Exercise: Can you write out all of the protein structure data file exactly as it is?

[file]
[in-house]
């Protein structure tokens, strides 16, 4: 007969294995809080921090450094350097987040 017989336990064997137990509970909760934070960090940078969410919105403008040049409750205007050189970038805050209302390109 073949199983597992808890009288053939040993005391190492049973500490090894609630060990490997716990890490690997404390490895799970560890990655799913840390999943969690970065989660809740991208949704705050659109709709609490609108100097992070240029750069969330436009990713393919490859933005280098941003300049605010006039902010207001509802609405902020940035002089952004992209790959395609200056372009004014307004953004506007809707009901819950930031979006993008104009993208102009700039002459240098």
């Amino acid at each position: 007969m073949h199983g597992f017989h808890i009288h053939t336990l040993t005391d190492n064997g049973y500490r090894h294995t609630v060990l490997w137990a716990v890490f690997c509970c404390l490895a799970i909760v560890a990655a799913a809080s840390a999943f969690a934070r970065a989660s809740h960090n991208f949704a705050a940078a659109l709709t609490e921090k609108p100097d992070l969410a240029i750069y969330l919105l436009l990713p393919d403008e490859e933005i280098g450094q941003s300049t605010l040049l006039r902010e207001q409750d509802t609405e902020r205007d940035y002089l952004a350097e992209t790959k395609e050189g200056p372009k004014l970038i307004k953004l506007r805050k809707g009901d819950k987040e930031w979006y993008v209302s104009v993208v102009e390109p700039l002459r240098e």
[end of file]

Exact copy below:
[in-house]
């Protein structure tokens, strides 16, 4: 007969294995809080921090450094350097987040 017989336990064997137990509970909760934070960090940078969410919105403008040049409750205007050189970038805050209302390109 073949199983597992808890009288053939040993005391190492049973500490090894609630060990490997716990890490690997404390490895799970560890990655799913840390999943969690970065989660809740991208949704705050659109709709609490609108100097992070240029750069969330436009990713393919490859933005280098941003300049605010006039902010207001509802609405902020940035002089952004992209790959395609200056372009004014307004953004506007809707009901819950930031979006993008104009993208102009700039002459240098």
């Amino acid at each position: 007969m073949h199983g597992f017989h808890i009288h053939t336990l040993t005391d190492n064997g049973y500490r090894h294995t609630v060990l490997w137990a716990v890490f690997c509970c404390l490895a799970i909760v560890a990655a799913a809080s840390a999943f969690a934070r970065a989660s809740h960090n991208f949704a705050a940078a659109l709709t609490e921090k609108p100097d992070l969410a240029i750069y969330l919105l436009l990713p393919d403008e490859e933005i280098g450094q941003s300049t605010l040049l006039r902010e207001q409750d509802t609405e902020r205007d940035y002089l952004a350097e992209t790959k395609e050189g200056p372009k004014l970038i307004k953004l506007r805050k809707g009901d819950k987040e930031w979006y993008v209302s104009v993208v102009e390109p700039l002459r240098e």